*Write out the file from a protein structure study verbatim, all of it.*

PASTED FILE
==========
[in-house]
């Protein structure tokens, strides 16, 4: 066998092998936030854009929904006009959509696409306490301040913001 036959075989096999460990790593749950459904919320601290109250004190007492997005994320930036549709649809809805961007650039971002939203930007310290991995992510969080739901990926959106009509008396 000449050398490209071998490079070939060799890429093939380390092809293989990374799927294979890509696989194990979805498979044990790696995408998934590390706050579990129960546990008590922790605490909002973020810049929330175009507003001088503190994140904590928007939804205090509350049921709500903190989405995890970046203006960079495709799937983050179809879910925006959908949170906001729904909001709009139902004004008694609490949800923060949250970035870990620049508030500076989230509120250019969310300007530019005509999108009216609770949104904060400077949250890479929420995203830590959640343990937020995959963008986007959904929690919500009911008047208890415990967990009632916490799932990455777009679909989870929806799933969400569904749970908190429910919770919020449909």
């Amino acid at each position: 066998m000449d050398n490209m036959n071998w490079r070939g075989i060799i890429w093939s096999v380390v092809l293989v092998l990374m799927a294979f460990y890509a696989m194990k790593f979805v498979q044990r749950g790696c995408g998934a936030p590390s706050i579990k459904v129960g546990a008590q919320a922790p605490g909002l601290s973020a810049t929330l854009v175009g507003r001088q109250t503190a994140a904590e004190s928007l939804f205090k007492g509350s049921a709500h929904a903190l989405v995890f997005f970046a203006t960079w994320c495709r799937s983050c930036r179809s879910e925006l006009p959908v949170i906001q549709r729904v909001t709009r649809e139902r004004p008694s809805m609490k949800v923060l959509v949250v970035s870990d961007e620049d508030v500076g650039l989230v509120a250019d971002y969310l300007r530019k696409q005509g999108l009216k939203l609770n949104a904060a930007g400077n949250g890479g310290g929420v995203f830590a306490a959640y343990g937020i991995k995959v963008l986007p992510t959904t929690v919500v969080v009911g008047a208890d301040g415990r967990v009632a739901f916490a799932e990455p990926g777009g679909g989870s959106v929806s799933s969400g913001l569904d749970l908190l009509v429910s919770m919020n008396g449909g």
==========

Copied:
[in-house]
């Protein structure tokens, strides 16, 4: 066998092998936030854009929904006009959509696409306490301040913001 036959075989096999460990790593749950459904919320601290109250004190007492997005994320930036549709649809809805961007650039971002939203930007310290991995992510969080739901990926959106009509008396 000449050398490209071998490079070939060799890429093939380390092809293989990374799927294979890509696989194990979805498979044990790696995408998934590390706050579990129960546990008590922790605490909002973020810049929330175009507003001088503190994140904590928007939804205090509350049921709500903190989405995890970046203006960079495709799937983050179809879910925006959908949170906001729904909001709009139902004004008694609490949800923060949250970035870990620049508030500076989230509120250019969310300007530019005509999108009216609770949104904060400077949250890479929420995203830590959640343990937020995959963008986007959904929690919500009911008047208890415990967990009632916490799932990455777009679909989870929806799933969400569904749970908190429910919770919020449909």
């Amino acid at each position: 066998m000449d050398n490209m036959n071998w490079r070939g075989i060799i890429w093939s096999v380390v092809l293989v092998l990374m799927a294979f460990y890509a696989m194990k790593f979805v498979q044990r749950g790696c995408g998934a936030p590390s706050i579990k459904v129960g546990a008590q919320a922790p605490g909002l601290s973020a810049t929330l854009v175009g507003r001088q109250t503190a994140a904590e004190s928007l939804f205090k007492g509350s049921a709500h929904a903190l989405v995890f997005f970046a203006t960079w994320c495709r799937s983050c930036r179809s879910e925006l006009p959908v949170i906001q549709r729904v909001t709009r649809e139902r004004p008694s809805m609490k949800v923060l959509v949250v970035s870990d961007e620049d508030v500076g650039l989230v509120a250019d971002y969310l300007r530019k696409q005509g999108l009216k939203l609770n949104a904060a930007g400077n949250g890479g310290g929420v995203f830590a306490a959640y343990g937020i991995k995959v963008l986007p992510t959904t929690v919500v969080v009911g008047a208890d301040g415990r967990v009632a739901f916490a799932e990455p990926g777009g679909g989870s959106v929806s799933s969400g913001l569904d749970l908190l009509v429910s919770m919020n008396g449909g």